by James

A hug from mum could make the whole world go away. “Oh Spanna”, she would murmur, or maybe call me “Spans”, and then wrap me in her arms and make everything seem alright. The nickname came from school - kid said something stupid, he was a spanner. When your name is Anna and you spend your life tripping over your own feet, or clocking a kid in a wheelchair with your schoolbag, what else are the kinds going to call you?

I didn’t mind it from mum, and I didn’t mind it from Andy either, but Andy’s dad?

Andy and me have been together for three years, and here it is at last, our first house. A fixer-upper, my mum called it. Shithole, is how Andy’s dad put it, but he did fetch out his toolboxes and climb into his paint spattered overalls, to give us a helping hand, as he put it. Mum and I laughed about that. Imagine if Hitler hadn’t shot himself. Suppose he escaped Berlin but then fled, not to Argentina, but to Pinner, where he lived out his days running a little house renovation business on the side before one day passing the torch – and all of his people skills – down to Andy’s dad.

I was tea-girl. I was also paint-stirrer girl, and crap picker upper girl, and bacon sandwich fetcher, and move this, get that, no not there, there, THERE WHERE I’M POINTING.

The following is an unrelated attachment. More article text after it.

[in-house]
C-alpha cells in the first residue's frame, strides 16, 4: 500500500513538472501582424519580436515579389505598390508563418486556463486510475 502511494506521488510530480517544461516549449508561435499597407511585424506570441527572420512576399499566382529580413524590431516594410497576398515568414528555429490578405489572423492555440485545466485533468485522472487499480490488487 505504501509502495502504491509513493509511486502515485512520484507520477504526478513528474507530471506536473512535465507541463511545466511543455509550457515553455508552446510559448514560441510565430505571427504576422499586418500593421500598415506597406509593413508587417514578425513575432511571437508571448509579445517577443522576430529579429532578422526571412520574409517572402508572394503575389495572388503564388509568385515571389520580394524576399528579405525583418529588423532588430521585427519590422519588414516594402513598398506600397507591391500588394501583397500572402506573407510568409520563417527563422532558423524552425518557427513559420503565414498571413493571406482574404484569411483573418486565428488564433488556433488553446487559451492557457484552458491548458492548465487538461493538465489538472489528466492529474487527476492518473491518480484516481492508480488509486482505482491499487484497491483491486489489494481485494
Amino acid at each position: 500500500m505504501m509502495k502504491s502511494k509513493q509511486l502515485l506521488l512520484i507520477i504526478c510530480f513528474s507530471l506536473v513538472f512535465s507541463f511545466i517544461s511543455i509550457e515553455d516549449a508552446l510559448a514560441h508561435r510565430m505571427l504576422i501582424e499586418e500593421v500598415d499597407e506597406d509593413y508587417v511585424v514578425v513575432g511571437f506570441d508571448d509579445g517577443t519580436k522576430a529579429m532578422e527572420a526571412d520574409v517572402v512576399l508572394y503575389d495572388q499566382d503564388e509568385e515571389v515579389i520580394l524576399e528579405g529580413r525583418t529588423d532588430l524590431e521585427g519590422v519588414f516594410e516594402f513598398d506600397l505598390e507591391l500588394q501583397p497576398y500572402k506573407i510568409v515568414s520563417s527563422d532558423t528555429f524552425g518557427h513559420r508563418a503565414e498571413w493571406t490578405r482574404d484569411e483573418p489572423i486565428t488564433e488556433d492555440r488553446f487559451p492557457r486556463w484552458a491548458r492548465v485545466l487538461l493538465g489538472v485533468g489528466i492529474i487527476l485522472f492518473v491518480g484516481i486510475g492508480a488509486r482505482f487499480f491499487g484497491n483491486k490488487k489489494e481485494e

And when I was trusted to something by myself? When I cocked it up? Andy was there with a hug, to murmur Spanna in a way that made it all better. Andy’s dad overheard, but strangely – for him – barely even a smirk. Perhaps I’d jaded him with all my other DIY screw ups.

Of course not. We went round Andy’s parents for tea and Andy’s dad disappeared for ages into the shed, finally emerging in triumph with a battered old tool that he presented to me solemnly.

‘It’s for you, the DIY girl. Start of your own toolbox.’

It was an old rusty spanner. Andy and I looked at each other. We knew what it meant. Andy’s mum cooed in delight, and she made us pose for a picture of him presenting it to me – “look lovely in a frame, that will”.

Anna’s Spanner, and that became the call, whenever something went wrong or was misplaced – fetch Anna’s Spanner! Even Andy took to doing it. Couldn’t find his hammer? Anna, where’s your spanner? Spilt some paint on the hall floorboards? Check out Anna’s spanner, with its super absorbent coating of rust flakes.

I had a good day working in that house if I only had to fetch my spanner eight or nine times.

Andy wasn’t there that afternoon when his dad started shouting as though the house was on fire. I went on with making his tea (just the way he didn’t like it, from the face he always pulled when he sipped it), Andy’s dad screaming more and more frantically for me to fetch my spanner. I eventually drifted upstairs to the bathroom to find Andy’s dad red faced and panting, his overalls gone dark with water, and pools of water beginning to trickle between the floorboards to the freshly painted ceiling below. Andy’s dad had both hands clasped around the end of a piece of copper that was protruding from the wall, water oozing between his fingers.